The best-known legends with which they are connected are those of Ixion (q.v.) and the battle with the Centaurs (q.v.).
As a punishment, Ixion was seized with madness, until Zeus purified him of his crime and admitted him as a guest to Olympus.
Ixion abused his pardon by trying to seduce Hera; but the goddess substituted for herself a cloud, by which he became the father of the Centaurs.
Ixion is generally taken to represent the eternally moving sun.
Ixion himself is probably a by-form of Zeus (Usener in Rhein.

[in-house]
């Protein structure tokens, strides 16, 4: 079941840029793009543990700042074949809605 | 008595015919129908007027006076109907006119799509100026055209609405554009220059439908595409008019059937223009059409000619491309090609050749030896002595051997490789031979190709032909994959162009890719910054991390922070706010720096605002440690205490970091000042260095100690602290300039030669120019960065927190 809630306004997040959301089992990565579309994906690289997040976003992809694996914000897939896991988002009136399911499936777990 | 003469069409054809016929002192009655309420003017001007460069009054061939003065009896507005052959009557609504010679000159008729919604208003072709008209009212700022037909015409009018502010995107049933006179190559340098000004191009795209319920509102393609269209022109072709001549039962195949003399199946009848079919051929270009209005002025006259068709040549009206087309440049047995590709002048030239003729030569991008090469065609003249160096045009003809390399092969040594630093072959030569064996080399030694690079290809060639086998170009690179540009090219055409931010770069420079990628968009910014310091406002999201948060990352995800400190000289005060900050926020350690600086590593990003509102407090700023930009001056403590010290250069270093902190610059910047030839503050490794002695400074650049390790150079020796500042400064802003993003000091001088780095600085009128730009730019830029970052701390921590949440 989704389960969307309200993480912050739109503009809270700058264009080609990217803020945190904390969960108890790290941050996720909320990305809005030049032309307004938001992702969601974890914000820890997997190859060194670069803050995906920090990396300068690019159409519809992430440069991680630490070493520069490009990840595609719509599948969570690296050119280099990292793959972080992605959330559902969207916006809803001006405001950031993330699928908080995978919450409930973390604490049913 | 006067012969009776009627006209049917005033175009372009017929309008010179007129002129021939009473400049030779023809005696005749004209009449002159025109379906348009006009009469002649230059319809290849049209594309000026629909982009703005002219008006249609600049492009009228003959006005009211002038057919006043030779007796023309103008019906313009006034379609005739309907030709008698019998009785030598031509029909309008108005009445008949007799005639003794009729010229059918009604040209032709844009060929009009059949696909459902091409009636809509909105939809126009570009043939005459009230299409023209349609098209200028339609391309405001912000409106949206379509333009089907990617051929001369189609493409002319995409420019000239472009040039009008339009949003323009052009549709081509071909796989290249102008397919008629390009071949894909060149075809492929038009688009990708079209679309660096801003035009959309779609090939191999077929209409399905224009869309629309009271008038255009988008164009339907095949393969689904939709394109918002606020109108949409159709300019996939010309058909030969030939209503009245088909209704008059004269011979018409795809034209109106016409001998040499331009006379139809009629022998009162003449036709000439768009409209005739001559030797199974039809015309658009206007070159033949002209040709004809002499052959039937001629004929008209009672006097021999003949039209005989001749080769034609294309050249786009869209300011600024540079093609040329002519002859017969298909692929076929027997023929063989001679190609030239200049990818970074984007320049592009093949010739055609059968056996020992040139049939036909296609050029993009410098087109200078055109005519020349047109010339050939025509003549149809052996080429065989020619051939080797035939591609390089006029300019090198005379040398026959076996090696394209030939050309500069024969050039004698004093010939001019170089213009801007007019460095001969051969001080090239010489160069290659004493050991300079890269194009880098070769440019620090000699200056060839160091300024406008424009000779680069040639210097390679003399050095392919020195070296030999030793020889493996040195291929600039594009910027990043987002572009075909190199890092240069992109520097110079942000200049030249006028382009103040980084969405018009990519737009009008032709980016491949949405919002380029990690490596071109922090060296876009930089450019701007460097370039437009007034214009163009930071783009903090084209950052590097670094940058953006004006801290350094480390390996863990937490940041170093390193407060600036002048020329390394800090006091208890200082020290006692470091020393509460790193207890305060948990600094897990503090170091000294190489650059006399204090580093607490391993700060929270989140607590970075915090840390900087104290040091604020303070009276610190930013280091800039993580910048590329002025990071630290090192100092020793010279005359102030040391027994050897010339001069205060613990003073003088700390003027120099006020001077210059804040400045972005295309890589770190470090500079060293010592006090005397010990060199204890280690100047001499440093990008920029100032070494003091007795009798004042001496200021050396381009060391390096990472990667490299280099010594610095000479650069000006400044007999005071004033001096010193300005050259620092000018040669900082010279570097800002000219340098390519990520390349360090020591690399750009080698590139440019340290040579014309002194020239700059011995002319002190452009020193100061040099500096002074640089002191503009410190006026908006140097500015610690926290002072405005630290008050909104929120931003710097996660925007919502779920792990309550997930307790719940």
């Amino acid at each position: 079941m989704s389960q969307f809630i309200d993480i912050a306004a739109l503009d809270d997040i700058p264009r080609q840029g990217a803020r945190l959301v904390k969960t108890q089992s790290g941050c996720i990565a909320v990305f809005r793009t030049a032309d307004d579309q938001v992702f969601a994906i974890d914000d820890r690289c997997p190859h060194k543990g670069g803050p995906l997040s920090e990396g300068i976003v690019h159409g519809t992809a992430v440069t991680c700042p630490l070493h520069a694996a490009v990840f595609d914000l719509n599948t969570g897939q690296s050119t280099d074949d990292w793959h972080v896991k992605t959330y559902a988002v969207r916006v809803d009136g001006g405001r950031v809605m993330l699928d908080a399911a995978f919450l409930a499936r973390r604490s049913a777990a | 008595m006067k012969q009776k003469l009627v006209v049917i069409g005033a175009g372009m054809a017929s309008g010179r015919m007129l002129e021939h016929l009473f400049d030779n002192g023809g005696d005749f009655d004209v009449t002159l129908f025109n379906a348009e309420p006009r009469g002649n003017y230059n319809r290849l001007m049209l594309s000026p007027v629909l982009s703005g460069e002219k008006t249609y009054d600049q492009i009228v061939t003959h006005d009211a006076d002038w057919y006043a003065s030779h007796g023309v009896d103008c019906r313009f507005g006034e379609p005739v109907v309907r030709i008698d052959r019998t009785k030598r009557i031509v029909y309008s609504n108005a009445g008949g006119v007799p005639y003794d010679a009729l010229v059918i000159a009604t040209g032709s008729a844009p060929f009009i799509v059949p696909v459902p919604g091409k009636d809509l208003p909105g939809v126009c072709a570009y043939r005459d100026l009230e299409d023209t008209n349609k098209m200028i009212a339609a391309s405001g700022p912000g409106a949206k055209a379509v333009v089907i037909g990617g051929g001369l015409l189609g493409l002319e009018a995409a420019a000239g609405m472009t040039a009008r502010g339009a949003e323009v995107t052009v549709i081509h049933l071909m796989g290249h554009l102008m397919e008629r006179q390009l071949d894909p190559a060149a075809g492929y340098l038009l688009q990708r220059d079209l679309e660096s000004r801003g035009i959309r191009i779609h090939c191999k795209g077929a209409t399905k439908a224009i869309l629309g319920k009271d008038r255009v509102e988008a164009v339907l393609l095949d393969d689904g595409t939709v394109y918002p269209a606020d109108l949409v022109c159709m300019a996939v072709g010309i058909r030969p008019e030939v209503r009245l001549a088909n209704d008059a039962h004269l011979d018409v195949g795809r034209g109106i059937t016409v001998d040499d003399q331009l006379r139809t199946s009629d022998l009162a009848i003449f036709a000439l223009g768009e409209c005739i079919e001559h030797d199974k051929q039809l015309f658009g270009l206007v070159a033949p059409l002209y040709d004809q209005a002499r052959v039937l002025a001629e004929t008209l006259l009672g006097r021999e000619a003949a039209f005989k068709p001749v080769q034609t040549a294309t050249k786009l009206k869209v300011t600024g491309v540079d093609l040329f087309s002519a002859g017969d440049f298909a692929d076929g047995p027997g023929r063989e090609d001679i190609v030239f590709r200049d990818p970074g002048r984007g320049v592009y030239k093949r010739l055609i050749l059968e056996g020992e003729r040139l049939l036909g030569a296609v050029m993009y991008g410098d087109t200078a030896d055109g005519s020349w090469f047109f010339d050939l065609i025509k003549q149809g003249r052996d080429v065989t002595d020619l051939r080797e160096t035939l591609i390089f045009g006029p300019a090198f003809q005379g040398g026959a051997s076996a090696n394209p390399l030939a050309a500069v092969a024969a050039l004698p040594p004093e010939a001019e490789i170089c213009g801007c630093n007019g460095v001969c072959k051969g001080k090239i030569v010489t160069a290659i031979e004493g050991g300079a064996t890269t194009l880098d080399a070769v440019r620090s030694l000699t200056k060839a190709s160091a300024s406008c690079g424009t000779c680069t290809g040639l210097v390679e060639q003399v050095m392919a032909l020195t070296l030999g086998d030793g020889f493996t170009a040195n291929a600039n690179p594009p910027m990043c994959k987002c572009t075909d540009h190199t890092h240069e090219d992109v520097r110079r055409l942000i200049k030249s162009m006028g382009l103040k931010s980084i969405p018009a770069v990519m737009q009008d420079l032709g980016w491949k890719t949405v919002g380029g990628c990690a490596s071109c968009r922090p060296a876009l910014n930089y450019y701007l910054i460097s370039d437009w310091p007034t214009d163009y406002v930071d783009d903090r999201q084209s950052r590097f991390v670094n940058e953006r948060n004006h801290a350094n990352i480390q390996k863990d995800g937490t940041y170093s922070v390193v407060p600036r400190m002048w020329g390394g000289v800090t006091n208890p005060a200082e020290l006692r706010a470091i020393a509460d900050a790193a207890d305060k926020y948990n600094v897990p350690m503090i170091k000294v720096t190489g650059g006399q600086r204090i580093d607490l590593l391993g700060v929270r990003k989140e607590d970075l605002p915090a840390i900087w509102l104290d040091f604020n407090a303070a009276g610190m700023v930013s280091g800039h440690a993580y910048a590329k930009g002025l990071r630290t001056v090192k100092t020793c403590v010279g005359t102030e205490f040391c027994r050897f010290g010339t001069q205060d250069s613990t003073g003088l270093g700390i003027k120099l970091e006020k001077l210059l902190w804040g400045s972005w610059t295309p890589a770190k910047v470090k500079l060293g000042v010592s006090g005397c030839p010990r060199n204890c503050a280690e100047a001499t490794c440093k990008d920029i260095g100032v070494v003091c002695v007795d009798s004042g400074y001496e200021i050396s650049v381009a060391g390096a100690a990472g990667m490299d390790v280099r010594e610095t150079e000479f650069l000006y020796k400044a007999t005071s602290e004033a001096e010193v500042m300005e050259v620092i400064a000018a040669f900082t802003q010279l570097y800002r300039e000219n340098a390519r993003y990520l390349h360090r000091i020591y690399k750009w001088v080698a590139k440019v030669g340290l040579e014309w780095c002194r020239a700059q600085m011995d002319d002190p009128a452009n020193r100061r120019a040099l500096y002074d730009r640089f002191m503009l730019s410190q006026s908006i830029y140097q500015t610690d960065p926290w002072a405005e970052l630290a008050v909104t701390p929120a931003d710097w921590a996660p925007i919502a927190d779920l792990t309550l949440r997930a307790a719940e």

345) "The Myth of Ixion" (by C. Smith, in Classical Review, June 1895) deals with the subject of a red-figure cantharus in the British Museum.
But for Ixion in Heaven, The Infernal Marriage, and Popanilla, Disraeli could not be placed among the greater writers of his kind; yet none of his imaginative books have been so little read as these.
The centaurs were the offspring of Ixion and Nephele (the rain-cloud), or of Kentauros (the son of these two) and some Magnesian mares or of Apollo acid Hebe.